Markets React Badly to World News, China Troubles
U.S. stock prices fell sharply Monday, following conflicts in the Middle East, and weaker economies in China and in Europe.
U.S. stocks started the new year with the most selling of stocks and investments since September 2015, reported CBS News.
Stocks lost between 2 percent and 3 percent in trading.
The weaker economy in China “reignited fears of a global slowdown,” according to Reuters.
Chinese stocks fell about 7 percent Monday. This caused officials to halt trading for the day to stop the falls on the Shanghai and Shenzhen exchanges.
It was the first time China used a “circuit breaker,” said CBS News. A “circuit breaker” in a stock exchange stops trading that happens when investors panic and sell too much in too short a time.
Reports showed that Chinese manufacturers are not producing as much as before. Investors say China’s economic growth is slowing.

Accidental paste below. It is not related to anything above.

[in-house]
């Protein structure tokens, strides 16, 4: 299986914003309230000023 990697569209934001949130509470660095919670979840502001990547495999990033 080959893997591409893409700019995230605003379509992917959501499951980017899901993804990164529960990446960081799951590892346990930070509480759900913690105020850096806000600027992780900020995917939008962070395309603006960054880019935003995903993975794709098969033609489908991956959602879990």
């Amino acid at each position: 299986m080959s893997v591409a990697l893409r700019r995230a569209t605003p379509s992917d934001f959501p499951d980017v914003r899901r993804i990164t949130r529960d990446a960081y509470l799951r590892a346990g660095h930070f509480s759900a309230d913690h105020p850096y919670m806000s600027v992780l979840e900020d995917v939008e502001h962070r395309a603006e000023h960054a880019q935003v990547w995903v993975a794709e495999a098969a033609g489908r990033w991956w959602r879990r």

China is the world’s second-largest economy and a key market for many other nations.
Japan’s Nikkei index was down 3 percent, and Hong Kong’s Hang Seng index fell more than 2 1/2 percent by the close of trading.
European markets followed Asia’s lead. Germany’s stock market was down more than 4 percent. The British stock market fell by more than 2 percent.
Meanwhile, crude oil prices increased. Analysts are concerned that tension between oil producers Saudi Arabia and Iran might reduce energy supplies.
I’m Mary Gotschall.
Mary Gotschall adapted this story for Learning English from VOA News and other sources. Kathleen Struck was the editor.
Do you have an opinion about this topic? Let us know what you think in the Comments section below, or on our Facebook page.